What about getting the cheapest drive and buying a Velociraptor separately?

The V-Raptor will provide the best performance. I can speak from experience and when I changed one of my PCs to a Raptor, I became addicted. I now have 8 total Raptors with 4 in two PCs in Raid 10 for OS+Apps. However, 1 of them just died a few weeks ago.

For data security, either use Raid 1 or backup every day. I can't have any downtime and I want the speed so I use Raid 10. Raid 1 will also provide a speed boost to reads and random access whereas Raid 0 will hurt random access.
April 27, 2009 6:04:45 AM

yeah and when you try an SSD you'll see that feeling all over again, takes a little setup prep, I have 2x raptors, but just got two SSD vertex's, lets say i went from 160mb/sec read and 90-100mb/sec write speed to OCZ vertex's 490mb/sec read, .1ms access and 370-390mb/sec write... is there a difference, I think so lol snappy all over again, raptors slow in comparison to me now.... just food for thought
April 27, 2009 6:42:31 AM

specialk90 said:
What about getting the cheapest drive and buying a Velociraptor separately?

The V-Raptor will provide the best performance. I can speak from experience and when I changed one of my PCs to a Raptor, I became addicted. I now have 8 total Raptors with 4 in two PCs in Raid 10 for OS+Apps. However, 1 of them just died a few weeks ago.

For data security, either use Raid 1 or backup every day. I can't have any downtime and I want the speed so I use Raid 10. Raid 1 will also provide a speed boost to reads and random access whereas Raid 0 will hurt random access.


I'm thinking about it. I will probably get the 150GB Velociraptor then (I heard it may be even faster than the 300GB version because of platter size?) and use my old 160GB external HDD until I can buy a 500GB 7200rpm 32mb cache HDD.
April 27, 2009 8:33:41 AM

GUess you just dont listen
a c 127 G Storage
April 27, 2009 10:55:49 AM

Its not really worth investing in a fast HDD with little space, as SSDs are king in this segment; they can deliver up to 100 times the performance of a HDD in realistic workloads. HDDs will always be slow even if they are 100.000 rpm; you still would have one head which can only do one thing at a time. An SSD would be able to write to several flash cells simultaniously; with near-zero access latency. No HDD is able to match performance of that; ever. So if you want speed, don't buy a HDD since it cannot give you speed; only capacity.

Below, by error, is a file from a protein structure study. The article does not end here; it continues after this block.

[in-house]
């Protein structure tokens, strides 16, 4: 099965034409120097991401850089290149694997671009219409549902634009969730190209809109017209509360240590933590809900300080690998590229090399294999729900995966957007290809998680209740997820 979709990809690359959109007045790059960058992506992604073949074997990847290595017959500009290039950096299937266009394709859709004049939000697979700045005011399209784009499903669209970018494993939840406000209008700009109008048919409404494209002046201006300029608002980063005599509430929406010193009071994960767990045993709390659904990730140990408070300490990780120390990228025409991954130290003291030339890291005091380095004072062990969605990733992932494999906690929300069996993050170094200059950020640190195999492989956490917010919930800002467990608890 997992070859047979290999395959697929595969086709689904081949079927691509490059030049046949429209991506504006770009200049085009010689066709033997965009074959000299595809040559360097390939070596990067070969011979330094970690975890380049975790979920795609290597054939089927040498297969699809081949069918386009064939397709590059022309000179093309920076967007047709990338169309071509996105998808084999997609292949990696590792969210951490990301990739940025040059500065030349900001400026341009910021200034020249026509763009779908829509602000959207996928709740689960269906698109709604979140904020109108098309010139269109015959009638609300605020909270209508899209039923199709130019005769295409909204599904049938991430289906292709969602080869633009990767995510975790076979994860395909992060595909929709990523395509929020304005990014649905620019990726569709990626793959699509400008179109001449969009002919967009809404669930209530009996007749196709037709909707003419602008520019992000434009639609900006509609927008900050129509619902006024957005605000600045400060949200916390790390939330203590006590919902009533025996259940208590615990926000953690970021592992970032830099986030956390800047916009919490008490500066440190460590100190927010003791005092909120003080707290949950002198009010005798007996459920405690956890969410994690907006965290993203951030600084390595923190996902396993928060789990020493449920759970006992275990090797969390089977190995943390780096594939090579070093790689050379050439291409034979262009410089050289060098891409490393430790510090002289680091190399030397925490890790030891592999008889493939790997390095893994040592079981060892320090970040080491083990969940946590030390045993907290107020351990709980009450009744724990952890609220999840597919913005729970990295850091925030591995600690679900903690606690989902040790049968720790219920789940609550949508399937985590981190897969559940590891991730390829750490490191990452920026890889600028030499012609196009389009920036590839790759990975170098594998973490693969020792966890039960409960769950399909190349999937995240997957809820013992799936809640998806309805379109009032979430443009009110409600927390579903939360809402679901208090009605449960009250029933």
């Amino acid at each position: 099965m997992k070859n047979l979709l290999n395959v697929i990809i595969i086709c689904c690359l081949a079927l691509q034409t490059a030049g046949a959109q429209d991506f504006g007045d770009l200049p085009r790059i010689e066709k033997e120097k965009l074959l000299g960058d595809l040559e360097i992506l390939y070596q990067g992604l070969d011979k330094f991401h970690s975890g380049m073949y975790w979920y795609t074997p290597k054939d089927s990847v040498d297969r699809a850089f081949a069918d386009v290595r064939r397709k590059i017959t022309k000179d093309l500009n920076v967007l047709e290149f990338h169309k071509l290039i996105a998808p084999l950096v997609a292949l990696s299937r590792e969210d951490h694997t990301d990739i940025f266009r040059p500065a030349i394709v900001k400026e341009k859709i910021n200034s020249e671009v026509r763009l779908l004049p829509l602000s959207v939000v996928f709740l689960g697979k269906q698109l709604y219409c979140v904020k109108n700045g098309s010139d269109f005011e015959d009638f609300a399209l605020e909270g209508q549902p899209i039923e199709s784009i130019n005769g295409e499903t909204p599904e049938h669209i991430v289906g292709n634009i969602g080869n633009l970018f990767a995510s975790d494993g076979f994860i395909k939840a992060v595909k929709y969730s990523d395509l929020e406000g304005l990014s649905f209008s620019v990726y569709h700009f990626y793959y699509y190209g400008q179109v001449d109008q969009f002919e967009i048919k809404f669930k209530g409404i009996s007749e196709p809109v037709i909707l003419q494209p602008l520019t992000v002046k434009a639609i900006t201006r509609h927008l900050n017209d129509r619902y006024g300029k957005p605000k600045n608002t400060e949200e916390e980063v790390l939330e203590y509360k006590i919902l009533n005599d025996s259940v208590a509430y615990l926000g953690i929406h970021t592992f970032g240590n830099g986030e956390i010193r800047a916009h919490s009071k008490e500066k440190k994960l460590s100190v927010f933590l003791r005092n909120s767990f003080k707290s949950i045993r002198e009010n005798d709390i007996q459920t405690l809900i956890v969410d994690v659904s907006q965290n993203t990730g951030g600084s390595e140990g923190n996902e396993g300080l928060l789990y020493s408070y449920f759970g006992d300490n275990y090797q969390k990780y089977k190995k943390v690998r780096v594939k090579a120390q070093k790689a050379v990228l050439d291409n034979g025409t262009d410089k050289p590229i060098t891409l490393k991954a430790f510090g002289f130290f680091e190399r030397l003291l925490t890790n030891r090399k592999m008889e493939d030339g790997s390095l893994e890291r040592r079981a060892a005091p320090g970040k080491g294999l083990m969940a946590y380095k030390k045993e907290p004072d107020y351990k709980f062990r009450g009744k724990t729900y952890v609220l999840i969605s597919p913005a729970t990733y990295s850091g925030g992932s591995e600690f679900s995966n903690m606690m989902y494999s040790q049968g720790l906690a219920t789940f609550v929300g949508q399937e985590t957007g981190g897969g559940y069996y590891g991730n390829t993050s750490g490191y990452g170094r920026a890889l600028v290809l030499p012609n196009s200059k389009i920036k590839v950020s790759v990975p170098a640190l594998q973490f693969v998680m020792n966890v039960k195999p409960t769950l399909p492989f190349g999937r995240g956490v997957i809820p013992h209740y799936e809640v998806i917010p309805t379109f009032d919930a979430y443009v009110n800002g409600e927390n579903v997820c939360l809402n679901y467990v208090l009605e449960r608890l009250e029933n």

Buying expensive performance-oriented disks that maybe increase performance by 20-30% is nothing compared against the 10000% you can get with SSDs. When filesystems and operating systems start adapting to SSD parallel processing, there will be no more storage bottleneck for normal usage. In other words, HDDs will only be good at storing bulk data, not for being fast. HDDs wont ever be fast; ever.
a b G Storage
April 27, 2009 11:35:17 AM

on average the raid0 array will beat that raptor (except seek times) aswell as the fact that it will be larger

on the other hand SSD's will own anything on your list, even 4 hdd's in raid0

data risk - all the same with 1 hdd or 4 in raid 0 - if you loose 1 drive - you loose all your data - BACK YOUR DATA UP REGULARLY

failure - data corruption, bad sectors, total drive failure costing thousands to recover etc - nasty stuff
April 27, 2009 6:52:56 PM

Go to Dell because they have great prices on Velociraptors - the 150GB was only $135 a few days ago. And yes it was the new V-Raptor and not the old model.
April 27, 2009 7:22:44 PM

apache_lives said:
on average the raid0 array will beat that raptor (except seek times) aswell as the fact that it will be larger

on the other hand SSD's will own anything on your list, even 4 hdd's in raid0

data risk - all the same with 1 hdd or 4 in raid 0 - if you loose 1 drive - you loose all your data - BACK YOUR DATA UP REGULARLY

failure - data corruption, bad sectors, total drive failure costing thousands to recover etc - nasty stuff


I recently found a review regarding the Velociraptor, it seems most of the time is beats out 2 normal 7200rpm in raid0.

http://xbitlabs.com/articles/storage/display/wd-velocir...
a c 127 G Storage
April 27, 2009 8:42:27 PM

That review very probably has its RAID0 setup in the worst possible way. They've chosen a 32KiB stripesize without aligning the partition to the stripe offset, meaning that it will only be faster for sequential transfers but not for random I/O. The effects of this can be seen by the RAID0 score sometimes being lower than a single drive. This what X-bit says about their setup method:

"The tests were performed in Windows Vista x86. The HDDs were connected to the controller embedded into ICH9R that worked in AHCI/RAID mode. We used Intel driver version 8.2.0.1001. The Strip Size for RAID 0 arrays was set at 32KB."

The only Windows version that aligns partitions properly to RAID-arrays is Windows 7, and there is no mention that they corrected the misalignment manually. Therefore, please disregard the RAID-scores in this review; they are invalid to RAID0 technology, only valid for the specific (bad) setup they used in the review.

They most likely also didn't enable the Write Caching option of Intel RAID-drivers, which defaults to being off as its dangerous to enable, but very relevant to performance testing.
May 3, 2009 5:51:28 AM

Sub Mesa, everything I have read about Partition Offset said that Vista & Server 08 use proper offset of 2048kb whereas you had to use Diskpart for Server2k03 & XP.